This column originally ran October 21, 2018. I’m running it again in honor of Mother’s Day, as it’s one of the best tributes to mom I’ve ever come across. – J.T.K.

It all started in 1961 in Kingman, Kansas.

Mac McCutchen, who played football at Pitt (then Kansas State Teacher’s College) in the 1950s, talked 22 year-old Tim Biggs into taking a weekend break (from working days at a flour mill and nights at a bowling alley to take care of himself and his mother) to go to a Gorilla football game and meet his old coach, Carney Smith.

“What position do you play?” Smith asked when they met.

“Huh?”

“You did come here to play football didn’t you? I need tackles. Can you play tackle?”

“Well, yeah. I can play tackle. But I can’t come to school here. I don’t have any money.”

“You don’t need money if you’re good.”

“Well, I’ll need a job too. And I’ll have to bring my mom.”

“Jesus,” Smith said. “I’ll have to get two scholarships! Well … I’ll see what I can do.”

So thanks to McCutchen and Smith, Tim joined the Gorillas with paid tuition ($183.00) and a job at Holiday Lanes six nights a week for $1 an hour.

Tim’s mother, Wilma, got hired on as a dorm mother. How did she adjust? Loved it here. One of the gang. Lots of times, when Tim and his friends went dancing, they’d take Wilma with them - to places like Lefty’s Barn, The Tower and the Elks Club. “Mom just danced the slow ones, though,” Tim smiled.

One night when Tim was out at the Idle Hour visiting with Ray Barto, Ray told him he could make as much money in one night waiting tables and tending bar there as he did in a whole week at the bowling alley. Tim quit the bowling alley and went to work for Ray.

“Before long I had rock & roll alongside the polka selections on the Wurlitzer juke box and the place filled up with college kids,” Tim told me. So much so that Ray griped, “I can’t take all these college kids. They make me nervous and my polka customers are complaining. You need to open your own bar.”

So Tim went to see Puffer Farabi, who owned the Schlitz distributorship, and Puffer helped him set up a ‘beer joint’ in 1963 that Tim named The Huddle. Ray Barto was right. The college crowd loved it so much Tim could barely keep the beer coming fast enough.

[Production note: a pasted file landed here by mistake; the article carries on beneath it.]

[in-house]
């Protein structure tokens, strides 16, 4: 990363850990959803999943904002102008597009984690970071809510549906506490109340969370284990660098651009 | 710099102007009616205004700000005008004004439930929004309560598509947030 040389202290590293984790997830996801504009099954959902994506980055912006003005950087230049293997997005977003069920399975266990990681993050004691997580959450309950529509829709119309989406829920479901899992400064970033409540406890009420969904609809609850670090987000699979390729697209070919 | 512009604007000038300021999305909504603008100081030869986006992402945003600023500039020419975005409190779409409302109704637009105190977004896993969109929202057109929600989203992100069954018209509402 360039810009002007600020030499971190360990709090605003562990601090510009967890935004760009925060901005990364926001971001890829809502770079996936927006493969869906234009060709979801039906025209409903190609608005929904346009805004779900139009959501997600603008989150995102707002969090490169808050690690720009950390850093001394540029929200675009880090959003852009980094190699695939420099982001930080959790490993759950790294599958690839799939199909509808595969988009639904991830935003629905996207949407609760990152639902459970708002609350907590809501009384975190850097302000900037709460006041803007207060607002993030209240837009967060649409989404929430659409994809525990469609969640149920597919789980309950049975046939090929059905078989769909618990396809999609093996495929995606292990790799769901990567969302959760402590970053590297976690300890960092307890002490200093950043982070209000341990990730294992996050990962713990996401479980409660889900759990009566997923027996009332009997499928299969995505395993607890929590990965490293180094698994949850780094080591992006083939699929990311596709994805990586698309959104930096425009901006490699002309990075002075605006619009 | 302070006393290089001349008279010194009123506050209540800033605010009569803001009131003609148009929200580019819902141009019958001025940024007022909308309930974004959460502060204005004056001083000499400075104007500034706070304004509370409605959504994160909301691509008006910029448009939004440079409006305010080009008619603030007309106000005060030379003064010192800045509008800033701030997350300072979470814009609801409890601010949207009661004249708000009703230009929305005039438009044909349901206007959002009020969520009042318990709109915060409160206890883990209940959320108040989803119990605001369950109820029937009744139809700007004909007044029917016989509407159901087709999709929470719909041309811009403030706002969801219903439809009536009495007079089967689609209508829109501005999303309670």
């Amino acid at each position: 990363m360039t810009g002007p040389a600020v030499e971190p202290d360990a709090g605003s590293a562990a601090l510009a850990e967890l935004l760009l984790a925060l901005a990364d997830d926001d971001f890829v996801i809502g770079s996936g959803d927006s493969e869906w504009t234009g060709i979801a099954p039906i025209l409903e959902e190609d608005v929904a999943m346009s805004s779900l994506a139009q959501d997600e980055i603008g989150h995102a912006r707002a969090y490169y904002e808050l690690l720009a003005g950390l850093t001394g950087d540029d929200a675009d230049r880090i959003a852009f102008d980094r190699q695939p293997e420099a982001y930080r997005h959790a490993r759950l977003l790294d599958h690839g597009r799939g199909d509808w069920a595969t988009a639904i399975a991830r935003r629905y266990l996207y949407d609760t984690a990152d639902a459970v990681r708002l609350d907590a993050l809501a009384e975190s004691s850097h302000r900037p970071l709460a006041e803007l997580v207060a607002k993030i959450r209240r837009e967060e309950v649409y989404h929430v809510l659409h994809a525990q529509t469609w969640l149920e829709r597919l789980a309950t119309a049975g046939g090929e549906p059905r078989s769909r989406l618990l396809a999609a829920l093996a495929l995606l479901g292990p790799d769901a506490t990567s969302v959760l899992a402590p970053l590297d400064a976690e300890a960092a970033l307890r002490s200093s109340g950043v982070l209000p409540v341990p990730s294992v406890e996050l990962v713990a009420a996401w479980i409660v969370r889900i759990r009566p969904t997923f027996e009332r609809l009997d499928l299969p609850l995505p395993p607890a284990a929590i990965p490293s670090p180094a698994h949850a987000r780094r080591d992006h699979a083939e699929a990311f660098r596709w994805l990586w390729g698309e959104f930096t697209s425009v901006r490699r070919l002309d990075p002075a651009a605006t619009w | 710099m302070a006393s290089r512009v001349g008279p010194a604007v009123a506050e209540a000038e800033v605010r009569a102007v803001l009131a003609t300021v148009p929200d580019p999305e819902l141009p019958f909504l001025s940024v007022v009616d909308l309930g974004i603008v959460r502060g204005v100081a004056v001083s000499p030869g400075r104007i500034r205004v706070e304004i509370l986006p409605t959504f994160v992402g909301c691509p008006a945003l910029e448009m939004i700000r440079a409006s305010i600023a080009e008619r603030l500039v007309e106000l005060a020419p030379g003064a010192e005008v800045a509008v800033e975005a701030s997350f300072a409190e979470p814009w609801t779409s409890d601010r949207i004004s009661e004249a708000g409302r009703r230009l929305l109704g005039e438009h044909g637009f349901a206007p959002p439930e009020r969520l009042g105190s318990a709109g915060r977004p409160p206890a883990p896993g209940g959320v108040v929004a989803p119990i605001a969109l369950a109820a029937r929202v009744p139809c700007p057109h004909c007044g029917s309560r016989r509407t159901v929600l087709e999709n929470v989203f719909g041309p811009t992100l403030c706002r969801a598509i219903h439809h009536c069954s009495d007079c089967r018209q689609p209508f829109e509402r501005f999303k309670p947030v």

But there was a problem. When Tim went to check out his equipment for spring ball he was referred to trainer, Al Ortolani, who told him, “You’re off the team until you sell that bar.” Apparently some alumni donors had complained to Smith.

Tim told me it was one the hardest decision he’d ever had to make in his life. But he’d recently gotten married (to local girl, Sue Martinous, who he met at the bowling alley) and, in the end, decided to keep the business.

After two years, the owner of the building, who lived upstairs above The Huddle, cancelled his lease because he couldn’t take all the bar commotion below.

Not to be deterred, Tim opened another bar called Tugbuttons on east 7th Street. After two years there, he bought the old Hilltop Club, renamed it The Stadium, and held rock and roll dances three nights a week for nine years. His next bar was Sam’s on west 4th Street, which he bought after Sammy Thomas died.

In 1984, he and Sue bought the Convenient Mart at Joplin and Jefferson and put in a Laundromat next door. They ran them together for 25 years until they retired. Along the way they raised two children, Todd and Christi, and now have six grandchildren.

After we visited an hour in the kitchen of his place on east Washington, Tim took me out back to his man cave behind the detached garage. It’s full of pictures of fishing and hunting trips, friends, family, ball teams and teammates going all the way back to a picture of him on the St. Pat’s grade school basketball team in Kingman.

One, though, is very special — a plaque featuring a photo of Joe Murphy, that pays tribute to his old line coach and his lasting influence on his life. “He was like a father to me,” Tim told me, his voice softening with affection.

Over the years of life’s ups and downs Tim has developed a simple philosophy that’s seen him and Sue through: “Always stay and think positive. Keep the faith … and good things will happen.”

Going back to when it all started in the late summer of 1961, imagine, if you will, a ’58 Chevy Fleetline — packed with everything Tim and his mother own — pulling on to the shoulder of the road near Ginardi’s Corner north of Pittsburg after a four hour drive from Kingman.

He looks at his mom, who was feeling anxious about the move, and says, “Mom, you’re 52 and I’m 22 … and we’re starting over. But it’s okay. We’re gonna’ be fine.”

Then he gives her a hug and a kiss, and drives south on 69 the last seven miles to their new home.

J.T. Knoll is a writer, speaker and eulogist. He also operates Knoll Training & Consulting in Pittsburg. He can be reached at 231-0499 or jtknoll@swbell.net